Recently I met the author again. Without an audience. I was delighted to discover that my instinct was not wrong. Here was a person I would definitely want to know better. His knowledge of his subject is incredible. His down to earth attitude (he is a bestselling author now!) a relief. His interaction with his family was heart warming. And so I began the wait for his next book.
The Scion of Ikshvaku reached me a fair few weeks after it was released. I refused to read any reviews. I refused to let anyone talk to me about the story. I did not want a synopsis. Yes, I knew the book was loosely based on the epic Ramayana. But I did not want to know anything else second hand.
I read it in one long sitting. Again.
The Ramayana is a story most Indian children grow up with. We know where it begins and how it ends. We have heard the tale from the lips of our elders – mostly from before we could read. We read the story in comic form – the ubiquitous Amar Chitra Katha. We saw numerous versions on television and cinema. As we got older we read different “unabridged” versions. The story became philosophical. We passed judgements – mythology, history, moral, immoral, right, wrong … we appreciated and criticised it so many times in so many ways. Rama has been a very human God.
There is nothing new in the plot. I know exactly what happens next. Apparently. From the very start the author surprised me. His opening pages revealed the magic of his writing again. To immerse a reader who knows the beginning, middle and end of a tale takes tremendous talent. Amish Tripathi has done that in a most unusual fashion with “The Scion of Ikshvaku”. He has held to the chronology of events in the original Ramayana while crafting a completely unique flow to the narrative. He has given it a touch of realism that is always lacking in mythology. There is undeniable reasoning and logic. He has the whole story leaning towards – history? There are small, seemingly unimportant details that stand out at the end of the book. The scion of Ikshvaku? All of us known Rama as the descendent of Bharat. Sita is older than Rama? Sudas? Where was all this information in our earlier readings? Why was it considered irrelevant in the telling of the epic? Why was the Ramayana we grew up with only about a cruel step-mother and a weak father? An abducted wife and a monkey-God?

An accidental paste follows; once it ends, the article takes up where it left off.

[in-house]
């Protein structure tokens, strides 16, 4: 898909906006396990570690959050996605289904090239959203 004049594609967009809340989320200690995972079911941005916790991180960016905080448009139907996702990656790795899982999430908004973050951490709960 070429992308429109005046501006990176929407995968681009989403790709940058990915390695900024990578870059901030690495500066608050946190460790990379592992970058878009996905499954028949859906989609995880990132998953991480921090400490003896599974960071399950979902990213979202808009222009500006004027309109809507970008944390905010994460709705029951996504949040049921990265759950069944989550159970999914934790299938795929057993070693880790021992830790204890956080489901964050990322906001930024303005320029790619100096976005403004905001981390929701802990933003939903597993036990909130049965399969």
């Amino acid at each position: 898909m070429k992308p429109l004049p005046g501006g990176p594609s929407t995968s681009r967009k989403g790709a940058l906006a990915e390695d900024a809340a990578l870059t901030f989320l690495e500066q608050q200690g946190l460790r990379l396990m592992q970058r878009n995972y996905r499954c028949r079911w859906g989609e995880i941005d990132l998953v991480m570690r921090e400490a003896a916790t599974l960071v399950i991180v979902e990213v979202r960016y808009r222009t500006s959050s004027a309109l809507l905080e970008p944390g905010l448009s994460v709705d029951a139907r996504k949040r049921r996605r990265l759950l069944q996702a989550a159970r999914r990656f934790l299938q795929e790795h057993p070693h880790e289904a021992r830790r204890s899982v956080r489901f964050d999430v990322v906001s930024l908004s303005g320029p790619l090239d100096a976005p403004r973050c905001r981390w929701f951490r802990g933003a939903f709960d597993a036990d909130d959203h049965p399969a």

I like the way the Shiva trilogy is linked to this book. If you have not read them and you are of a curious temperament, you will want to read them now. The references will awaken that curiosity. I want to re-read them to make sure I remember the details correctly! I don’t want to miss any of the finer points in the forthcoming book. The first part of this new-ancient story has left me wanting more.
Before I read the Shiva trilogy, I knew very little about the character Shiva. As a child I did not hear or read too many stories about this God of ours. He has been shrouded in what I call “the unknown”. Which is, perhaps, how it should be. For he is the God of Gods. The supreme being. The Mahadev. Amish Tripathi has succeeded in leaving me with a lot more details. More importantly he has not destroyed any of the mystique of Shiva. I enjoyed the content and tenor of the first two books. As for the third and final part, I would like to read it written differently. Like a book.
While this seems an unlikely happening, I await the next part of the story of Rama. Will we learn more about Ikshvaku? Hanuman? Will it end with the war in Lanka? How will Sita prove her chastity? Indeed, will she do so at all? What about the twins? Will there be an explanation to the creation of Meluha? Will the next part end in a new beginning?